Thursday, July 14, 2011

Primary School pupils not being stretched

'Estyn' is the Welsh education watchdog. They have concluded that the most 'able and talented' pupils in Welsh Primary schools are not being stretched enough.

Well firstly, I have no idea what the real difference between 'able' and 'talented' is and secondly- it's exactly the same in England. We let down the brightest and dimmest kids, then carry on doing the same in Secondary School.

9 comments:

Don said...

I believe that strictly speaking 'able' generally means being bright across-the-board, whereas 'talented' tends to denote special aptitude in a particular field or subject area - eg 'a talented musician'. Although the two terms do seem to be used more or less indiscriminately.

Unfortunately, the educational system we have in most parts of the country now fails both groups of pupils equally.

Boy on a bike said...

"not being stretched enough" - are they particularly short?

Dafydd said...

Ah - But in Wales they attempt to educate Primary School pupils through the medium of the Welsh language .

This stretches native English speakers no end ; come to that many purportedly bilingual pupils find it challenging too .

paulsc said...

Things have probably changed since my teenagers left primary school but when they were there it was clear that all pupils were being groomed for the SATs in year 6. Since the mark for the exam had an artificial ceiling of level 5, the teachers had no incentive to spend time with those pupils who were already able to achieve it. All their time was spent trying to get the weaker pupils up a level.
My daughter was given un-official approval to read books at the back whilst the rest of the class were being taught. Hardly a considered approach to dealing with the gifted and talented as it was then known

ColdWater said...

It's even worse. The only incentive is to work on the borderline pupils - the ones would could creep into the next higher or lower level. Those who will easily get a 5 or never get a 5 could get neglected.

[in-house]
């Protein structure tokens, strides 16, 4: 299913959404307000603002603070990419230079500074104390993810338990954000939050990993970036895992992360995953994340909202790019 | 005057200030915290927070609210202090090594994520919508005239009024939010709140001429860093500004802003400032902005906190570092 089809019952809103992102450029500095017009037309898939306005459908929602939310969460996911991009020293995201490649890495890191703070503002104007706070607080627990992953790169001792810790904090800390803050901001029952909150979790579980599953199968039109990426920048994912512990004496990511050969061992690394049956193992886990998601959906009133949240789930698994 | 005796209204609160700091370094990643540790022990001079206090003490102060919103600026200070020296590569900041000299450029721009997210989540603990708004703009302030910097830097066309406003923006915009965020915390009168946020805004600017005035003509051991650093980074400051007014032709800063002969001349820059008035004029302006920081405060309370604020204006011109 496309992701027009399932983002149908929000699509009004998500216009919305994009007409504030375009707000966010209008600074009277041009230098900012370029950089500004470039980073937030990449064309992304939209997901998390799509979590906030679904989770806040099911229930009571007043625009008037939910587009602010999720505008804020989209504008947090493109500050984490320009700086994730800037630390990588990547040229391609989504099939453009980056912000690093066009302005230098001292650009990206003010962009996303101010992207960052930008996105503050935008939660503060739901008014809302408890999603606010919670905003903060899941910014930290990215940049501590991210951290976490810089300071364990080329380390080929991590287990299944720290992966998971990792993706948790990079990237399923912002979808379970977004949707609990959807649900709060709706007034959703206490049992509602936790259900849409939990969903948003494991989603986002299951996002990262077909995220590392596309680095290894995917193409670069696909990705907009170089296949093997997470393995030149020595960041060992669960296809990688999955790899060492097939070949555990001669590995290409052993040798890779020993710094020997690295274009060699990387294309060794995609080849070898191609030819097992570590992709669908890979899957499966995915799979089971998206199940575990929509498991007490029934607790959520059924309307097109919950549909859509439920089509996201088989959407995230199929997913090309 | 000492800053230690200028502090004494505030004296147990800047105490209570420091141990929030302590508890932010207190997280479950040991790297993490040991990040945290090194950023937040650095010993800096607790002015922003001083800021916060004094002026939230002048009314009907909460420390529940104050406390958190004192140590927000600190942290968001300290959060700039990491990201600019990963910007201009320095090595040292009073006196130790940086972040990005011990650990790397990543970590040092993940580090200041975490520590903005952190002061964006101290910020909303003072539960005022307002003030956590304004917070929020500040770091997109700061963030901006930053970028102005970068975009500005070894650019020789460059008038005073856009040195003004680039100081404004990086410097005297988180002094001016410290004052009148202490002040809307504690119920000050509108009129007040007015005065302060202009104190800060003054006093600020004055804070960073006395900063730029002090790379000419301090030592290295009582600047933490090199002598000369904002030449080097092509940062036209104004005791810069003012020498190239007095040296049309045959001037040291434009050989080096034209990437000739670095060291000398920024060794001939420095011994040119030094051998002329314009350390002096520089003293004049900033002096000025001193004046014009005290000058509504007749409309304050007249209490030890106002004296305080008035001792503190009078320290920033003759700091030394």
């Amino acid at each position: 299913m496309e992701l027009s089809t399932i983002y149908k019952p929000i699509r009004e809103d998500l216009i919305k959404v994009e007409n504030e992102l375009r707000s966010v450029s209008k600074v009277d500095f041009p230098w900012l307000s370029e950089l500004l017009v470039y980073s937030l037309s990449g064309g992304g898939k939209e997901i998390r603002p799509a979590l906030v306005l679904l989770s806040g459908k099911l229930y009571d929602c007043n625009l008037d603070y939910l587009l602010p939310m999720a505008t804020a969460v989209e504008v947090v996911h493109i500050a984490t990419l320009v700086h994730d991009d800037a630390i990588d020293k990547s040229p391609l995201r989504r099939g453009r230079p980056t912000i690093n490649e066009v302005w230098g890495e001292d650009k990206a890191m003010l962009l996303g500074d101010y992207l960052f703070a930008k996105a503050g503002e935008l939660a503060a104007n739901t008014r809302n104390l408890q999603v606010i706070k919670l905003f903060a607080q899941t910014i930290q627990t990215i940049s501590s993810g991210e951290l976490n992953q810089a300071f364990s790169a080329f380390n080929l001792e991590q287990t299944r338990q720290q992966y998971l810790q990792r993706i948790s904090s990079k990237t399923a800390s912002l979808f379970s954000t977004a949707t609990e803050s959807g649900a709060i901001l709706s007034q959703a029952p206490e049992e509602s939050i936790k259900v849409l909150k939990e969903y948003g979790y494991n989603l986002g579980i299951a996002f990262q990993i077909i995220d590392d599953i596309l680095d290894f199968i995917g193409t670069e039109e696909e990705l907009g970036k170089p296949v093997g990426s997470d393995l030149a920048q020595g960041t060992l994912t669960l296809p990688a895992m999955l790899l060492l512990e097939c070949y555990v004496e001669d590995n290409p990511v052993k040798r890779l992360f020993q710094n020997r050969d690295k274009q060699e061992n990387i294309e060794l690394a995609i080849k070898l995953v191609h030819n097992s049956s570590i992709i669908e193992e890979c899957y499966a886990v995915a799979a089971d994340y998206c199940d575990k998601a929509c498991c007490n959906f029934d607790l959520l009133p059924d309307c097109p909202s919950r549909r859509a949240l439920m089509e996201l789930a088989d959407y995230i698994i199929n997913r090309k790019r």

Jenny said...

Sorry to comment on an old post, but I just wanted to say that I loved reading your book and totally agree with your comments about the most "able" students and those with difficulties being let down by the education system.

I'm only 21 (still at university) and, while I was lucky enough to go to a decent school where there weren't as many of the behavioural issues as you have had to deal with, I definitely felt let down by my school.

I wouldn't consider myself amazingly bright or clever but I always tried hard and was interested in learning but the response I got from many teachers throughout primary school and secondary school was fairly negative. I felt I was actually a bit of nuisance to them because I would always finish my work and have nothing to do for the rest of the lesson. I also remember once a friend and I actually being told off by a teacher for reading ahead in a book we were reading for class (when she overheard us discussing it).

It was thanks to the few decent, inspiring teachers I had in my time that I continued to try at all. I then chose to move from my secondary school to a sixth form college in another town and ended up at university - but so many young people don't have that opportunity!

Isabella said...

People don't leave because things are hard. People do leave because it's no longer worth it.


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sittingtenantman said...

I think the last 6 months of the academic year for year 6 pupils. My daughter certainly wasn't stretched in that period.